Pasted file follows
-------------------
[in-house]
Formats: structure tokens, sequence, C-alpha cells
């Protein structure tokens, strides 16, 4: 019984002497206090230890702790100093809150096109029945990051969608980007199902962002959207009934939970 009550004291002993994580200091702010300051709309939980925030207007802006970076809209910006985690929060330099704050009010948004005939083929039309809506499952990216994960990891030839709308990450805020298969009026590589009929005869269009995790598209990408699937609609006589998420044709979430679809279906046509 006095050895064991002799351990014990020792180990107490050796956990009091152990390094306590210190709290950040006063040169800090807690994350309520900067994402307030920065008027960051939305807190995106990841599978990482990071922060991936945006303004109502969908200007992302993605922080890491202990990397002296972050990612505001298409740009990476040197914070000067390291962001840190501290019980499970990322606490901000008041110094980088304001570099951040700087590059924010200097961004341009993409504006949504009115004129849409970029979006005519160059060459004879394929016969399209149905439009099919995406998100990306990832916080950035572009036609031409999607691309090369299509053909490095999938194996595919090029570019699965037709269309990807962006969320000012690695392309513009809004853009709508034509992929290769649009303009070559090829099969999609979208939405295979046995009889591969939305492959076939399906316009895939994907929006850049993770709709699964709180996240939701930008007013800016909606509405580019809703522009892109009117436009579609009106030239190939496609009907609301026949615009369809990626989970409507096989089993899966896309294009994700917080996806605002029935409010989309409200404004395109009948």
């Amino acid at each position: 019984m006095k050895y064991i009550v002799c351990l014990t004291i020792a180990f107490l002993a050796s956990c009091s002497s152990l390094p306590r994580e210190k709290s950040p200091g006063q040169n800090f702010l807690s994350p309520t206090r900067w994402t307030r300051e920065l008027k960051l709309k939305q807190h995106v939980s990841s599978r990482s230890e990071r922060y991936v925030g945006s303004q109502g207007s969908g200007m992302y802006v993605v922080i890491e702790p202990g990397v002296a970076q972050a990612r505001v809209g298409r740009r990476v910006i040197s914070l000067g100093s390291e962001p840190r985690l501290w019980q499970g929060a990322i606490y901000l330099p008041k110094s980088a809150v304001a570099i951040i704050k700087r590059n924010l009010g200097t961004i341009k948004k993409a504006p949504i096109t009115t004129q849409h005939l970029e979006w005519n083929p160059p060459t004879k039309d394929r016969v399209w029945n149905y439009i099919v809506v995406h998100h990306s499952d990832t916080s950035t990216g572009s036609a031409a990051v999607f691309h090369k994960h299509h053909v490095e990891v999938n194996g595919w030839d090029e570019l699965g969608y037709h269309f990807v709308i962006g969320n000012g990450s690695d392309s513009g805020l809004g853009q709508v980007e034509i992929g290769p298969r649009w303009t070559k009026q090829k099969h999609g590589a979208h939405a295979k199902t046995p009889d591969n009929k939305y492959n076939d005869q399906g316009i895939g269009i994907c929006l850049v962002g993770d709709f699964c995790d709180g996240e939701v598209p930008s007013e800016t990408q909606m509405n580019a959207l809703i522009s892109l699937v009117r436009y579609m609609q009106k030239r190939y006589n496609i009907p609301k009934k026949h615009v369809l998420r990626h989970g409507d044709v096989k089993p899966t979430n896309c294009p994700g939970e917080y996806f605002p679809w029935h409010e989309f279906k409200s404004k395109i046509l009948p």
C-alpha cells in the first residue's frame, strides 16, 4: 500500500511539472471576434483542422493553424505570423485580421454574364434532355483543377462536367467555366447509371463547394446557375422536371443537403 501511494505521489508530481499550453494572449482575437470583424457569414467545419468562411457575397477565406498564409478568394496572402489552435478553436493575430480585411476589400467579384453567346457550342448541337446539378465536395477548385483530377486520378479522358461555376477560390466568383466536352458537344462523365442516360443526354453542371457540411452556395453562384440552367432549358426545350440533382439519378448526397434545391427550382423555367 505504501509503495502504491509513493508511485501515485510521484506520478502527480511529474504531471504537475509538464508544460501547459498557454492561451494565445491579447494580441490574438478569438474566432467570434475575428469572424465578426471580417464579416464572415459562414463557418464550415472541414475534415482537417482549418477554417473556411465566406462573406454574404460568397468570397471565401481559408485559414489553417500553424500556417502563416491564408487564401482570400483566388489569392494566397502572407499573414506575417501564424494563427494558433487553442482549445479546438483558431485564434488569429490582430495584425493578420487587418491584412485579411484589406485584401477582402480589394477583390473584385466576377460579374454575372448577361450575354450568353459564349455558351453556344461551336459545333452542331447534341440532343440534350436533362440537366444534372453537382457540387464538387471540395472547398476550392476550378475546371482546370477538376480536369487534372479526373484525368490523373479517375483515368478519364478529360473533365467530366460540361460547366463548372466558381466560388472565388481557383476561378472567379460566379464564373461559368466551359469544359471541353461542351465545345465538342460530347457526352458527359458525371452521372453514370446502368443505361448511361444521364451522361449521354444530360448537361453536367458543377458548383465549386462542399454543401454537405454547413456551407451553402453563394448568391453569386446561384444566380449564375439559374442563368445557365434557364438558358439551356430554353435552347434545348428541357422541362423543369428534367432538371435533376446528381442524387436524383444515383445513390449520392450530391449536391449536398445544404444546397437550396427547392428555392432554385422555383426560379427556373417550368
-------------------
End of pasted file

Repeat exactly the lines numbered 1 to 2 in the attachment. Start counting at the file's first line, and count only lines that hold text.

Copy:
[in-house]
Formats: structure tokens, sequence, C-alpha cells